Amplifiers Part 1: Before you buy an amplifier
If you're asking the question "Should I buy an amplifier?" then you've probably decided you need more power output, or someone you know has told you to buy one. Before we get into a discussion on buying an amplifier, first let's pose another question. Do you actually need an amplifier?
A standard CB radio is going to have an AM carrier (also know as deadkey) of around 3 to 4 watts. Once the carrier is modulated, output on the radio may reach 10-12 watts on average with some models hitting around 15-18 watts. Single Sideband models (SSB) will normally have output of 12 watts, with some models hitting around 18-20 watts after tuning. These output numbers are more than enough for basic local in-town communications if an operator has properly set up their antenna.
Once you've been in the hobby long enough you'll hear many stories of people saying their signal doesn't go very far, so they purchase high power radios or amplifiers not realizing that the problem from the very beginning was a poor antenna setup. Ham radio operators love to tell stories of using 1 watt on a dipole antenna to talk to a station 9000 miles away, but what they are saying is really the truth. It's absolutely possible to talk long distances and even talk pretty far locally with a legal radio and a good antenna.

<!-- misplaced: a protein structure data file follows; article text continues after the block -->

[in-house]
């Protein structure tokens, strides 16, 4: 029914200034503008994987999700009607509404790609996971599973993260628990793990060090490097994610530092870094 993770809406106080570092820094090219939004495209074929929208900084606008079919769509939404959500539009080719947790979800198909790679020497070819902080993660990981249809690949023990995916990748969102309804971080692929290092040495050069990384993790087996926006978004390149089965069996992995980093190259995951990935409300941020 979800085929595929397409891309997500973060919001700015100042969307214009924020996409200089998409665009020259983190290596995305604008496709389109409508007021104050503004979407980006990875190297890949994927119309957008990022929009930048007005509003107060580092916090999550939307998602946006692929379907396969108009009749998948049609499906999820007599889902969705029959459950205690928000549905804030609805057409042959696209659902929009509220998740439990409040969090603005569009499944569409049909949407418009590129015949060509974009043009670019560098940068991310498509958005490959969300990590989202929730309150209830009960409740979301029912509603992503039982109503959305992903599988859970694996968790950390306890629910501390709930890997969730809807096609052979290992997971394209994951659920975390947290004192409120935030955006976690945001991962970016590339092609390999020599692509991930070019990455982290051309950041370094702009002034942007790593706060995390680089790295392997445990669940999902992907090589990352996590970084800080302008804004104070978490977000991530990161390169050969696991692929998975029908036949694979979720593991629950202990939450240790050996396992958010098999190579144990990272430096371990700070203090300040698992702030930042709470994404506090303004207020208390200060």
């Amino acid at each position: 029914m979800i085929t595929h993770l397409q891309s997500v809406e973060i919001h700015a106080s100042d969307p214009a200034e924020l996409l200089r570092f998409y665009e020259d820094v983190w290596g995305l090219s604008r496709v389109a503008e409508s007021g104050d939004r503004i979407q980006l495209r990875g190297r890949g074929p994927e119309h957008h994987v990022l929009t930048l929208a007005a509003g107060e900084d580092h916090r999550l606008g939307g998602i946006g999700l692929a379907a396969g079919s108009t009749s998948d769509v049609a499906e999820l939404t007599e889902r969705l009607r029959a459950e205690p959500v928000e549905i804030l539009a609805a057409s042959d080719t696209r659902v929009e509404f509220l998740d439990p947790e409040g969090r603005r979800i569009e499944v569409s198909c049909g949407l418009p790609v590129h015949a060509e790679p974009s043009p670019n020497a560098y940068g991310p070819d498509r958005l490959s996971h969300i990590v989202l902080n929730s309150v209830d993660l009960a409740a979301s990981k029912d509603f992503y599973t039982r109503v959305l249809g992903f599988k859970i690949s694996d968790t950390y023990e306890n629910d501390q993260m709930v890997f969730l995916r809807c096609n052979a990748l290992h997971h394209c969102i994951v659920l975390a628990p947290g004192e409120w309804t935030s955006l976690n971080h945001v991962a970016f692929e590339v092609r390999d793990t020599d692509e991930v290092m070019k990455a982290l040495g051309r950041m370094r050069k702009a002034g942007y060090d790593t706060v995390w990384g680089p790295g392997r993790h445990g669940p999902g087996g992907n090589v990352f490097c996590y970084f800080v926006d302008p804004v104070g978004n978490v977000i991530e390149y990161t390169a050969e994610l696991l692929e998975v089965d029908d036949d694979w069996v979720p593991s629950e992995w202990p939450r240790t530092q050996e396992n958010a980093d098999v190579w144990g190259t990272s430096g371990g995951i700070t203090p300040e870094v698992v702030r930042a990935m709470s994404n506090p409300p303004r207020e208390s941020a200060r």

So before you consider adding an amplifier you should sit down and think about some answers to the following questions....I know this sounds like going back to school, but it can save you a lot of money and trouble in the long run.
1) Do you mind breaking the law?
Okay, so some of the more seasoned CBer's might laugh at seeing this question but I wouldn't be doing my due diligence if I didn't mention this from the very start. Using an amplifier with your CB radio is illegal and you can be fined and even be given jail time by the Federal Communications Commission (FCC). Scary right? While the FCC and most ham radio operators will frown upon your purchase and use of an amplifier, it's a simple fact that there are thousands of people in the United States (and in other countries where it's illegal) running CB amplifiers and none of them have ever had an issue with the FCC. If you don't believe in speeding, you probably shouldn't use an amplifier, but for a large part of the CB community amplifiers are just another tool they use everyday.